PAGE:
–––––––––– ––––––––––– ––––––––––– ––––––––––– –––––––––– –––––––––––– ––––––––––– ––––––––––– ––––––––––––– ––––––––––––
1 baart 7 circul 13 fiedler 19 gravity 25 invhilb 31 magic 37 parter 43 randcorr 49 shaw 55 ursell
2 binomial 8 clement 14 forsythe 20 grcar 26 invol 32 minij 38 pascal 44 rando 50 smallworld 56 vand
3 blur 9 companion 15 foxgood 21 hadamard 27 kahan 33 moler 39 pei 45 randsvd 51 spikes 57 wathen
4 cauchy 10 deriv2 16 frank 22 hankel 28 kms 34 neumann 40 phillips 46 rohess 52 toeplitz 58 wilkinson
5 chebspec 11 dingdong 17 gilbert 23 heat 29 lehmer 35 oscillate 41 poisson 47 rosser 53 tridiag 59 wing
6 chow 12 erdrey 18 golub 24 hilb 30 lotkin 36 parallax 42 prolate 48 sampling 54 triw
user(#)
–––––––––
1 randsym
Groups
–––––– ––––––– ––––– –––– ––––– ––––– ––––––– ––––––– –––––– –––––– ––––––– –––––– –––––––––
all builtin local user eigen graph illcond inverse posdef random regprob sparse symmetric
Suite Sparse of
–––––––––––– ––––
2770 2833
MatrixMarket of
–––––––––––– –––
488 498
We can generate a 4-by-4 Hilbert matrix by typing
julia> matrixdepot("hilb", 4)
4x4 Array{Float64,2}:
1.0 0.5 0.333333 0.25
0.5 0.333333 0.25 0.2
0.333333 0.25 0.2 0.166667
0.25 0.2 0.166667 0.142857
We can type the matrix name to get documentation about the matrix.
julia> mdinfo("hilb")
Hilbert matrix
≡≡≡≡≡≡≡≡≡≡≡≡≡≡≡≡
The Hilbert matrix has (i,j) element 1/(i+j-1). It is notorious for being
ill conditioned. It is symmetric positive definite and totally positive.
Input options:
• [type,] dim: the dimension of the matrix;
• [type,] row_dim, col_dim: the row and column dimensions.
Groups: ["inverse", "ill-cond", "symmetric", "pos-def"]
References:
M. D. Choi, Tricks or treats with the Hilbert matrix, Amer. Math. Monthly,
90 (1983), pp. 301-312.
N. J. Higham, Accuracy and Stability of Numerical Algorithms, second
edition, Society for Industrial and Applied Mathematics, Philadelphia, PA,
USA, 2002; sec. 28.1.
We can also specify the data type for locally generated matrices.
julia> matrixdepot("hilb", Float16, 5, 3)
5x3 Array{Float16,2}:
1.0 0.5 0.33325
0.5 0.33325 0.25
0.33325 0.25 0.19995
0.25 0.19995 0.16663
0.19995 0.16663 0.14282
julia> matrixdepot("hilb", Rational{Int}, 4)
4x4 Array{Rational{T<:Integer},2}:
1//1 1//2 1//3 1//4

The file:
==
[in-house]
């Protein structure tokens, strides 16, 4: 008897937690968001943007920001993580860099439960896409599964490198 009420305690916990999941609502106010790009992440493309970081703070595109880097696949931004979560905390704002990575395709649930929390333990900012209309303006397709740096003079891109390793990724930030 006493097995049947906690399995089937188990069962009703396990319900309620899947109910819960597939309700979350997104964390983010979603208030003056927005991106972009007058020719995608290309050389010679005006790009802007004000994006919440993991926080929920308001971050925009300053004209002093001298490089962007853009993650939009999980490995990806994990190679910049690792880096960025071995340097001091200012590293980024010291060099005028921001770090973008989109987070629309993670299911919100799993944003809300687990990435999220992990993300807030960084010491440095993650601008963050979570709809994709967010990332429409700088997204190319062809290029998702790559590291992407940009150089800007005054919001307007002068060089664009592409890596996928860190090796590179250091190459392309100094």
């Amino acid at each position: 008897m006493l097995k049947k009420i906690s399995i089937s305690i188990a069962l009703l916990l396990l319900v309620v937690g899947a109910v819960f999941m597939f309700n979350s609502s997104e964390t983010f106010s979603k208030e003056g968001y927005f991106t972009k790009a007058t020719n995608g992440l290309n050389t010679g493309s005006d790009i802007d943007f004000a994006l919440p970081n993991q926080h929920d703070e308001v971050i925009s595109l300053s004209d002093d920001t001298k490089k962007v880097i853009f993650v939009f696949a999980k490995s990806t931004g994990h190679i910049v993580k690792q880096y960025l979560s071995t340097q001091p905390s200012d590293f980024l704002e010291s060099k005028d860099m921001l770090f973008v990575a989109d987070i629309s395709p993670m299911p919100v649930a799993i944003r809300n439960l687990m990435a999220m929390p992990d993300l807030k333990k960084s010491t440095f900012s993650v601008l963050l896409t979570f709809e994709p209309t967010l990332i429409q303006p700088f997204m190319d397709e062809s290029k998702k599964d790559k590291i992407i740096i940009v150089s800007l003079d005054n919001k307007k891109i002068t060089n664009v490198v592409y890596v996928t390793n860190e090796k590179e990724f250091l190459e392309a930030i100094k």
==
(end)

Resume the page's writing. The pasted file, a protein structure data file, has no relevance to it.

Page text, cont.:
1//2 1//3 1//4 1//5
1//3 1//4 1//5 1//6
1//4 1//5 1//6 1//7
Matrices can be accessed by a variety of patterns and composed patterns.
Integer numbers i
refer to the ident numbers in sp(i)
, mm(i)
, builtin(i)
, user(i)
.
Here sp
... denote the supported matrix collections SuiteSparse (formerly UFL),
Matrix Market, built-in, user-defined.
julia> mdlist(sp(1)) # here sp(1) is the ident number of the SuiteSparse collection
list(1)
–––––––––––
HB/1138_bus
julia> listnames(builtin(1, 5:10)) # the internal numbering of the builtin-functions
list(7)
––––––– –––––––– –––– –––––– ––––––– ––––––––– ––––––
baart chebspec chow circul clement companion deriv2
julia> mdlist(builtin(1:4, 6, 10:15) | user(1:10) )
12-element Array{String,1}:
"baart"
"binomial"
"blur"
"cauchy"
"chow"
"deriv2"
"dingdong"
"erdrey"
"fiedler"
"forsythe"
"foxgood"
"randsym"
While the listnames
command renders the output as markdown table, the internal
mdlist
produces an array of valid matrix names.
We can type a group name to see all the matrices in that group. Group names are always written as symbols to distinguish them form matrix names and pattern, which are always strings.
julia> listnames(:symmetric)
list(22)
–––––––– –––––––– ––––––– –––––– ––––––––– –––––––– ––––––– –––––––––
cauchy dingdong hilb lehmer oscillate poisson randsym wilkinson
circul fiedler invhilb minij pascal prolate tridiag
clement hankel kms moler pei randcorr wathen
It is possible to extend the builtin local problems with user defined generators and groups. We can add new matrix generators and define new groups of matrices.
Weijian Zhang and Nicholas J. Higham, "Matrix Depot: An Extensible Test Matrix Collection for Julia", PeerJ Comput. Sci., 2:e58 (2016), [pdf]
Nicholas J. Higham, "Algorithm 694, A Collection of Test Matrices in MATLAB", ACM Trans. Math. Software, vol. 17. (1991), pp 289-305 [pdf] [doi]
T.A. Davis and Y. Hu, "The University of Florida Sparse Matrix Collection", ACM Transaction on Mathematical Software, vol. 38, Issue 1, (2011), pp 1:1-1:25 [pdf]
R.F. Boisvert, R. Pozo, K. A. Remington, R. F. Barrett, & J. Dongarra, " Matrix Market: a web resource for test matrix collections", Quality of Numerical Software (1996) (pp. 125-137). [pdf]
Per Christian Hansen, "Test Matrices for Regularization Methods", SIAM Journal on Scientific Computing, vol. 16, 2, (1995) pp.506-512. [pdf] [doi]
11/25/2014
7 days ago
201 commits